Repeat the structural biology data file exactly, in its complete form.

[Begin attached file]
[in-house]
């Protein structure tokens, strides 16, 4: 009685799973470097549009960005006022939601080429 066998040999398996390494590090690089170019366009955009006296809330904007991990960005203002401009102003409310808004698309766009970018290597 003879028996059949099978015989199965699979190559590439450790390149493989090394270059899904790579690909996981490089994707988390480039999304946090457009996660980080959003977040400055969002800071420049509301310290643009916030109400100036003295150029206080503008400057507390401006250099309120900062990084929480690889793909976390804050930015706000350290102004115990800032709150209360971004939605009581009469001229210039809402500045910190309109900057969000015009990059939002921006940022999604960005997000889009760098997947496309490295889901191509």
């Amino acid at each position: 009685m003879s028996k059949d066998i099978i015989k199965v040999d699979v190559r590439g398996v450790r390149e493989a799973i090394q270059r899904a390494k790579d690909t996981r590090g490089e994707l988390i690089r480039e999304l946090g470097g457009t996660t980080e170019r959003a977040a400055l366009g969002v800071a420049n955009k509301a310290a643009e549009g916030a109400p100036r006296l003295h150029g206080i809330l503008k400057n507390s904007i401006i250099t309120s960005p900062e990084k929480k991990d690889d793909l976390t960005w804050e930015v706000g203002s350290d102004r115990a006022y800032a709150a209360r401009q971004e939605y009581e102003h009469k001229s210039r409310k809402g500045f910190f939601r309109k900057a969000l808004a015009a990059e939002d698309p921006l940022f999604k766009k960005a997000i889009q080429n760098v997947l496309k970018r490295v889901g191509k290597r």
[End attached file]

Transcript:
[in-house]
């Protein structure tokens, strides 16, 4: 009685799973470097549009960005006022939601080429 066998040999398996390494590090690089170019366009955009006296809330904007991990960005203002401009102003409310808004698309766009970018290597 003879028996059949099978015989199965699979190559590439450790390149493989090394270059899904790579690909996981490089994707988390480039999304946090457009996660980080959003977040400055969002800071420049509301310290643009916030109400100036003295150029206080503008400057507390401006250099309120900062990084929480690889793909976390804050930015706000350290102004115990800032709150209360971004939605009581009469001229210039809402500045910190309109900057969000015009990059939002921006940022999604960005997000889009760098997947496309490295889901191509």
């Amino acid at each position: 009685m003879s028996k059949d066998i099978i015989k199965v040999d699979v190559r590439g398996v450790r390149e493989a799973i090394q270059r899904a390494k790579d690909t996981r590090g490089e994707l988390i690089r480039e999304l946090g470097g457009t996660t980080e170019r959003a977040a400055l366009g969002v800071a420049n955009k509301a310290a643009e549009g916030a109400p100036r006296l003295h150029g206080i809330l503008k400057n507390s904007i401006i250099t309120s960005p900062e990084k929480k991990d690889d793909l976390t960005w804050e930015v706000g203002s350290d102004r115990a006022y800032a709150a209360r401009q971004e939605y009581e102003h009469k001229s210039r409310k809402g500045f910190f939601r309109k900057a969000l808004a015009a990059e939002d698309p921006l940022f999604k766009k960005a997000i889009q080429n760098v997947l496309k970018r490295v889901g191509k290597r």